MGC Pharmaceuticals has received a Government grant to support its research and development work relating to phyto-cannabinoid derived medicines to treat the symptoms of dementia and Alzheimer's. According to the Australian Bureau of Statistics, dementia is the second leading cause of death for Australians, which means that MGC will have a sizeable addressable market if it’s cannabis-based medicinal products can have an impact on this debilitating disease.
MGC Pharmaceuticals has received a Government grant to support its research and development work relating to phyto-cannabinoid derived medicines to treat the symptoms of dementia and Alzheimer's.
The ASX listed biotech company has received its first $25,000 payment in the form of an Australian Government “Innovation Connection Grant” to support its research and development efforts.
This money will support a clinical trial for the company's CogniCann® product that is being run in conjunction with the University of Notre Dame in Western Australia.
The trial will assess human patients’ symptoms associated with dementia and Alzheimer’s disease in a controlled “double-blind” placebo trial.
According to the Australian Bureau of Statistics, dementia is the second leading cause of death in Australians and during 2018, it was estimated to cost the country more than $15 billion. By 2056, the total cost of dementia is predicted to increase to more than $36.8 billion, according to Dementia Australia.
Worldwide, every three seconds, someone is diagnosed with dementia, according to Alzheimer’s Disease International, which means that MGC will have a serious addressable market if it’s cannabis-based medicinal products can have an impact on this debilitating disease.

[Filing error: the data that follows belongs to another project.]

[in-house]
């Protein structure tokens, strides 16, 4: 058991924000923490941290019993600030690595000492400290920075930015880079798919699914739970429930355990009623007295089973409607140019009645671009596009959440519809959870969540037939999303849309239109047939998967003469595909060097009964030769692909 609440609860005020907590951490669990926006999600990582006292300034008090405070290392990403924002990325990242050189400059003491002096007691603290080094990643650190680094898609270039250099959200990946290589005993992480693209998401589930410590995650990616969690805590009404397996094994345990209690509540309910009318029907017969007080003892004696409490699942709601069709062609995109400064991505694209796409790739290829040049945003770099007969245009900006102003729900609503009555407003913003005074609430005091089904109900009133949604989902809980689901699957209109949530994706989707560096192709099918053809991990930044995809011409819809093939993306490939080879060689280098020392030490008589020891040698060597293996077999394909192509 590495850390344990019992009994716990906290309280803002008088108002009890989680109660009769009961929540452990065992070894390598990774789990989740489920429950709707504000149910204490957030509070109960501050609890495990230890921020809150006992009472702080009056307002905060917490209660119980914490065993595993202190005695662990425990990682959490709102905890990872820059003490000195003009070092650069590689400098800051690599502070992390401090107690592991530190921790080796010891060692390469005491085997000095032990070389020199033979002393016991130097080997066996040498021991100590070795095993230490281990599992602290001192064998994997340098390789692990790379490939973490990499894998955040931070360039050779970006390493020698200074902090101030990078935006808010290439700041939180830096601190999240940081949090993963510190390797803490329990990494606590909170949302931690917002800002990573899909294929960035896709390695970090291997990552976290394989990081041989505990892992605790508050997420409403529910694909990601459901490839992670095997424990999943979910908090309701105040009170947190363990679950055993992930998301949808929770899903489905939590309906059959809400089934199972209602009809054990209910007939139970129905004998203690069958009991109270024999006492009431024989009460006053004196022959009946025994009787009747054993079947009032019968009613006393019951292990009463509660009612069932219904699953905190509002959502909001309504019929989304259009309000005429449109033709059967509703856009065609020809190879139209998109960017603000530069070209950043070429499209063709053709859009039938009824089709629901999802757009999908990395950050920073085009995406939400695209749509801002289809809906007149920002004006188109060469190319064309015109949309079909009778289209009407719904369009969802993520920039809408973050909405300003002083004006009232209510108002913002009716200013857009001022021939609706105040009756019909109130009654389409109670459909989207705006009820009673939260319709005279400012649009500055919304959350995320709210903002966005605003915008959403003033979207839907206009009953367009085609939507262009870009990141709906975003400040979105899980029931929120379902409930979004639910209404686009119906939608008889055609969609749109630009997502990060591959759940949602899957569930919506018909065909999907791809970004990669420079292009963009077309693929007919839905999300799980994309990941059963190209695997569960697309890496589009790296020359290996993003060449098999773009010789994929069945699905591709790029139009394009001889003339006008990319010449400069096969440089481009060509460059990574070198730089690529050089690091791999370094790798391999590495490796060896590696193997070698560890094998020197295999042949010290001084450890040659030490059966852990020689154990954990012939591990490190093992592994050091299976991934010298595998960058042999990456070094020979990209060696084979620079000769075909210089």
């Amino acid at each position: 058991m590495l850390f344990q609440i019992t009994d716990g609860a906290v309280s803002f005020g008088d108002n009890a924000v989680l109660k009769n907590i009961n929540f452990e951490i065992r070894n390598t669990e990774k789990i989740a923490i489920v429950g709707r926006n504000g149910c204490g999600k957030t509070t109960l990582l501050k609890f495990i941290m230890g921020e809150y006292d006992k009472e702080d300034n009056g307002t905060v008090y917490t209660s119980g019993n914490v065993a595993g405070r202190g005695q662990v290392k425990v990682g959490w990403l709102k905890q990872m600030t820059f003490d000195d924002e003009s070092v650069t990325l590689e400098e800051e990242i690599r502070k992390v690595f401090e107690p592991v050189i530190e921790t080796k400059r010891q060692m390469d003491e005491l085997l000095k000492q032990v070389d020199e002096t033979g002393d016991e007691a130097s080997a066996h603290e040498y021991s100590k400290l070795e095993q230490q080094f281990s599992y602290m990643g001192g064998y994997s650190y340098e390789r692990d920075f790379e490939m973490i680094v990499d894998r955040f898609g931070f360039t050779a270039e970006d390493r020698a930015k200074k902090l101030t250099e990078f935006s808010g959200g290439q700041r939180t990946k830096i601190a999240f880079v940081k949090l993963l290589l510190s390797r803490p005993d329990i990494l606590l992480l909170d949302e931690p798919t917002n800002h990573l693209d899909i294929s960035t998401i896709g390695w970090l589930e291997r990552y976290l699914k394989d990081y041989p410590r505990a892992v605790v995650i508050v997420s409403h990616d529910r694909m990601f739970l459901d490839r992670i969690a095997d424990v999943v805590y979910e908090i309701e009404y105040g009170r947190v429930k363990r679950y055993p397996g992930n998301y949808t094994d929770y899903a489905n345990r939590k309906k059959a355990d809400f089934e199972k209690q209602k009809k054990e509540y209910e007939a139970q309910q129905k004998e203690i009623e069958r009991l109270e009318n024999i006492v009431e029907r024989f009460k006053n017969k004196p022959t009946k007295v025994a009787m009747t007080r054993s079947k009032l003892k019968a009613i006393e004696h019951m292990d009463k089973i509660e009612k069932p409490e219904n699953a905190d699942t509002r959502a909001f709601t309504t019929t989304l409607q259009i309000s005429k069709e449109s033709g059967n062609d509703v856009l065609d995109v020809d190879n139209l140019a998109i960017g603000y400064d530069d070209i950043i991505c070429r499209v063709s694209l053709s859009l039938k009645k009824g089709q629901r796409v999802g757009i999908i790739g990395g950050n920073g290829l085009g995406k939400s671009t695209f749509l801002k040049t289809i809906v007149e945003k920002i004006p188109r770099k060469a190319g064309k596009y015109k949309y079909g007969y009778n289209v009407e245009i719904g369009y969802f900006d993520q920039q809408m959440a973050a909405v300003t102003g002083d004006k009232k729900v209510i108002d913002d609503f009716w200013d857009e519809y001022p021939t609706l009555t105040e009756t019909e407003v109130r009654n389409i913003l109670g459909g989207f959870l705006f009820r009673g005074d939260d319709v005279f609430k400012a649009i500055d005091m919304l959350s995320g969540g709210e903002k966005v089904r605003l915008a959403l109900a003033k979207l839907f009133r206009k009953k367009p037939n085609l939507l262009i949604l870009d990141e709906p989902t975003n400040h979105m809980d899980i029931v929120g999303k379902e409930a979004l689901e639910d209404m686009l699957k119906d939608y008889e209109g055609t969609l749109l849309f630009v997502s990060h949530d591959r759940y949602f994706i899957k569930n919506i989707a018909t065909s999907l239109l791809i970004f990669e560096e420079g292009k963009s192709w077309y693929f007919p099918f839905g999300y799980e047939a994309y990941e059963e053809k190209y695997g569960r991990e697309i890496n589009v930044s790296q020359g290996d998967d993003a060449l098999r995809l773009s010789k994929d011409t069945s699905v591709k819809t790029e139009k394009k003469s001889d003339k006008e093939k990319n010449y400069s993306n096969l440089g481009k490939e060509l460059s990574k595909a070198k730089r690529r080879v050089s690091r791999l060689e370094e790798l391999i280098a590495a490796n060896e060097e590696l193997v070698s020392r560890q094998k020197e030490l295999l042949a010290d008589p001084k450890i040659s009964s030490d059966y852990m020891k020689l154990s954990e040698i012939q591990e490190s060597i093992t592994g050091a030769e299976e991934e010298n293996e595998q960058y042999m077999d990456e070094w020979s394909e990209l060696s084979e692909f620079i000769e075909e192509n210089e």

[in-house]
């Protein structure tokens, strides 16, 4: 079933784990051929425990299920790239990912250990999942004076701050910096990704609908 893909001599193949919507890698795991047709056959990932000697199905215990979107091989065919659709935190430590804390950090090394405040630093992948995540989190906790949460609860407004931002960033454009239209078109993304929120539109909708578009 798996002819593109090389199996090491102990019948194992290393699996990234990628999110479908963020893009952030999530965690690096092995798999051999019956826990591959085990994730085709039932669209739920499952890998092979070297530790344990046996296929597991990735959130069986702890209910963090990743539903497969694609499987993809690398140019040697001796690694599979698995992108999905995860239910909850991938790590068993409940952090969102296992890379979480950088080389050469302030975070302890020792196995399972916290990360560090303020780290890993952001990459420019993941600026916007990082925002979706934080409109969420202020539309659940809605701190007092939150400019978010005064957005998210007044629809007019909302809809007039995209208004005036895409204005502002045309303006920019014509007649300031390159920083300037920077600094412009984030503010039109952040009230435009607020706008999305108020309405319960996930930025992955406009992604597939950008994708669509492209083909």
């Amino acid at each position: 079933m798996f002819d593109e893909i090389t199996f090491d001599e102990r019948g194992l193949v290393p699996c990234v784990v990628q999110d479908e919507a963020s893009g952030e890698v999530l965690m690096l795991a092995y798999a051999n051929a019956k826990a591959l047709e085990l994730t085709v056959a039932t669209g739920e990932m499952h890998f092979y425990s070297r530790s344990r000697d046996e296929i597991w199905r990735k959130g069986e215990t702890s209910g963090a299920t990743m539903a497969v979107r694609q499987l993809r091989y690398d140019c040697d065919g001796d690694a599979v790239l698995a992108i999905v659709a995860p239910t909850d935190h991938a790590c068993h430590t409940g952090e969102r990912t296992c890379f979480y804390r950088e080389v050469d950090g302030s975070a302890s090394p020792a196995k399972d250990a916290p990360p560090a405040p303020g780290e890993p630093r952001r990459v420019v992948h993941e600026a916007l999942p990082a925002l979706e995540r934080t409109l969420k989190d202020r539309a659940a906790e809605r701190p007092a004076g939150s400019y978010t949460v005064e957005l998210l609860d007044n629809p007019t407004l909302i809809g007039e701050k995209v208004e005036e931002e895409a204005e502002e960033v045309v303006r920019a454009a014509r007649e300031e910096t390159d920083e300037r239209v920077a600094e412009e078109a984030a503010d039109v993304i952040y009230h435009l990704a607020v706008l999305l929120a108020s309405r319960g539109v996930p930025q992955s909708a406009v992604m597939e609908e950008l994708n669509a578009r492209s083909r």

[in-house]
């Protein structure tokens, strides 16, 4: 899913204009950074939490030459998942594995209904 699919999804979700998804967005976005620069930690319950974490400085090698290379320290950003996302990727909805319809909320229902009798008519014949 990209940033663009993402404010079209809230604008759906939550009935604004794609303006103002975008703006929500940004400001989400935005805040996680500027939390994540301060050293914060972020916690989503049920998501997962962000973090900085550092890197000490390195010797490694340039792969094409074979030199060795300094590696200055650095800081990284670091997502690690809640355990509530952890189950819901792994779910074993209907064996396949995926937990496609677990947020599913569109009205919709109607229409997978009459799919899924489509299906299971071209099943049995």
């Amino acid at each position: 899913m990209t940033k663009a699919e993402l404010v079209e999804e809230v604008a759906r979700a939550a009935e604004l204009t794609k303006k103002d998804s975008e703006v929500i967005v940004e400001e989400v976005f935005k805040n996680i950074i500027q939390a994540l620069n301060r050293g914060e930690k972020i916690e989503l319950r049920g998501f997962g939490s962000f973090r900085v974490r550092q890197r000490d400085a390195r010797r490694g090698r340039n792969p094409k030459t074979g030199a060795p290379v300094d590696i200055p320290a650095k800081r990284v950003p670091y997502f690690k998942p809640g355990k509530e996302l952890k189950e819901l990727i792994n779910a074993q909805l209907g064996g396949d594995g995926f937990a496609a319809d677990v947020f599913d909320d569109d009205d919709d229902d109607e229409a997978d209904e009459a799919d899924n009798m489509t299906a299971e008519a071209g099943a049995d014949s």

Australian Government’s appear to be taking notice of the potential medicinal benefits of cannabis-based products now with W.A Health Minister, Roger Cook, revealing that the McGowan Government, effective immediately, will allow GP’s to prescribe medicinal cannabis to a wide range of patients.
If MGC’s CogniCann® trial is successful and it reduces or eliminates the debilitating symptoms associated with Alzheimer’s and dementia, such as confusion, reduced concentration and depression, the company could possibly make a big impact on the quality of life for a lot of Australians and potentially make some serious money along the way.
Roby Zomer, co-founder and Managing Director of MGC Pharma, said:“This is an important display of support from the Australian Government and recognition for the high-level research and development capabilities of MGC Pharma in partnership with the University of Notre Dame.
CogniCann® has the potential to significantly alleviate the symptoms of those suffering from dementia and Alzheimer’s disease and I look forward to updating shareholders on the progress of the Phase IIb clinical trial in due course.”
Meanwhile, MGC is progressing its potential listing on the London Stock Exchange that has been advancing as planned during November.
NB: This article is for general financial markets news purposes only and is not to be taken as an endorsement of, or advertisement for any individual product, medicine or drug.
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